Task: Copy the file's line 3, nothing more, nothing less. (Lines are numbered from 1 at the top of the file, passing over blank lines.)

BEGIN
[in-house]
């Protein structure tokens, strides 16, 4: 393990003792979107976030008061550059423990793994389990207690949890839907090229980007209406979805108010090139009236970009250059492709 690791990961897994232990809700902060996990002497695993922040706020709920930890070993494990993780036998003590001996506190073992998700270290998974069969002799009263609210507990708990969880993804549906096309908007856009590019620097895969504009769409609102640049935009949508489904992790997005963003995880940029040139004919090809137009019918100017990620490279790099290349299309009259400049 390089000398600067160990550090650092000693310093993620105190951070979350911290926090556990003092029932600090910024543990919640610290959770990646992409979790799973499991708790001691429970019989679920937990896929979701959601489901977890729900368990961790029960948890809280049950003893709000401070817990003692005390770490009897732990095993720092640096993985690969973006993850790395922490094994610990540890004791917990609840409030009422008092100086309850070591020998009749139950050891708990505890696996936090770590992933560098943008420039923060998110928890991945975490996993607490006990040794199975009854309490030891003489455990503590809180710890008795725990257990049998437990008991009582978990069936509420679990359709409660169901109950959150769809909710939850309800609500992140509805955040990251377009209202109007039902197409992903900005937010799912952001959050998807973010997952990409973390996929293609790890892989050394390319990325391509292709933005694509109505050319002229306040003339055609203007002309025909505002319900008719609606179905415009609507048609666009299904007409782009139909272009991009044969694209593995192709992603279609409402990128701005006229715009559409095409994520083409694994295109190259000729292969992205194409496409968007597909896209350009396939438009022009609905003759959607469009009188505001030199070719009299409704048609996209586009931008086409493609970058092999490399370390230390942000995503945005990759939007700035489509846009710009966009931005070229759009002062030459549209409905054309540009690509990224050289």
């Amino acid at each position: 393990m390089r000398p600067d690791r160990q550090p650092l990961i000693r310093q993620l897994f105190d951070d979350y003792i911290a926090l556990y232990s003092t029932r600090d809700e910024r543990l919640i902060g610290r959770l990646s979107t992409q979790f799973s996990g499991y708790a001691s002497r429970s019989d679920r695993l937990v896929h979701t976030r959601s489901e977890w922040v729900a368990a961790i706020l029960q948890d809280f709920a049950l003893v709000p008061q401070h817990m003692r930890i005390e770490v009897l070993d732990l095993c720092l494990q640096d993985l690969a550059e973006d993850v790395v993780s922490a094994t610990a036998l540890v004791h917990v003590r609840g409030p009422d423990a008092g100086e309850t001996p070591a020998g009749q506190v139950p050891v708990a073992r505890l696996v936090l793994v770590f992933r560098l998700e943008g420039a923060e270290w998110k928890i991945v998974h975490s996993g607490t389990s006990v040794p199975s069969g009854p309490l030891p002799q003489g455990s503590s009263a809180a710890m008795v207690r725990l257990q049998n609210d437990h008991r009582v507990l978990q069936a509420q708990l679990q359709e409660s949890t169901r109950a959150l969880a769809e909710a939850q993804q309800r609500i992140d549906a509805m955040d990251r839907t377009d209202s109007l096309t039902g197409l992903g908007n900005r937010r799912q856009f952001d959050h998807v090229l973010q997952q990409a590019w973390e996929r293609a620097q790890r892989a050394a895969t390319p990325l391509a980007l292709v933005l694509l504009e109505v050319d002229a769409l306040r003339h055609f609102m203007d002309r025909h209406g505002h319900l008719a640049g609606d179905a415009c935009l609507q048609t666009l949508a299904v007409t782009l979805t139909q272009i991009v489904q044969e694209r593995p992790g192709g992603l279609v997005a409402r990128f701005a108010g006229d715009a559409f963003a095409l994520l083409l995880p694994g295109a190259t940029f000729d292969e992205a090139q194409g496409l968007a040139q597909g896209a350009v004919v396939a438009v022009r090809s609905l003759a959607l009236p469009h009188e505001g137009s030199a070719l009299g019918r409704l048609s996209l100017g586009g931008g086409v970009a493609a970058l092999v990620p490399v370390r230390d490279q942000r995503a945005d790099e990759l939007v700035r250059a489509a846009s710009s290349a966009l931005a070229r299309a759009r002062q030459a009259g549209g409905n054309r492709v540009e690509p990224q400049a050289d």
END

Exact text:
């Amino acid at each position: 393990m390089r000398p600067d690791r160990q550090p650092l990961i000693r310093q993620l897994f105190d951070d979350y003792i911290a926090l556990y232990s003092t029932r600090d809700e910024r543990l919640i902060g610290r959770l990646s979107t992409q979790f799973s996990g499991y708790a001691s002497r429970s019989d679920r695993l937990v896929h979701t976030r959601s489901e977890w922040v729900a368990a961790i706020l029960q948890d809280f709920a049950l003893v709000p008061q401070h817990m003692r930890i005390e770490v009897l070993d732990l095993c720092l494990q640096d993985l690969a550059e973006d993850v790395v993780s922490a094994t610990a036998l540890v004791h917990v003590r609840g409030p009422d423990a008092g100086e309850t001996p070591a020998g009749q506190v139950p050891v708990a073992r505890l696996v936090l793994v770590f992933r560098l998700e943008g420039a923060e270290w998110k928890i991945v998974h975490s996993g607490t389990s006990v040794p199975s069969g009854p309490l030891p002799q003489g455990s503590s009263a809180a710890m008795v207690r725990l257990q049998n609210d437990h008991r009582v507990l978990q069936a509420q708990l679990q359709e409660s949890t169901r109950a959150l969880a769809e909710a939850q993804q309800r609500i992140d549906a509805m955040d990251r839907t377009d209202s109007l096309t039902g197409l992903g908007n900005r937010r799912q856009f952001d959050h998807v090229l973010q997952q990409a590019w973390e996929r293609a620097q790890r892989a050394a895969t390319p990325l391509a980007l292709v933005l694509l504009e109505v050319d002229a769409l306040r003339h055609f609102m203007d002309r025909h209406g505002h319900l008719a640049g609606d179905a415009c935009l609507q048609t666009l949508a299904v007409t782009l979805t139909q272009i991009v489904q044969e694209r593995p992790g192709g992603l279609v997005a409402r990128f701005a108010g006229d715009a559409f963003a095409l994520l083409l995880p694994g295109a190259t940029f000729d292969e992205a090139q194409g496409l968007a040139q597909g896209a350009v004919v396939a438009v022009r090809s609905l003759a959607l009236p469009h009188e505001g137009s030199a070719l009299g019918r409704l048609s996209l100017g586009g931008g086409v970009a493609a970058l092999v990620p490399v370390r230390d490279q942000r995503a945005d790099e990759l939007v700035r250059a489509a846009s710009s290349a966009l931005a070229r299309a759009r002062q030459a009259g549209g409905n054309r492709v540009e690509p990224q400049a050289d």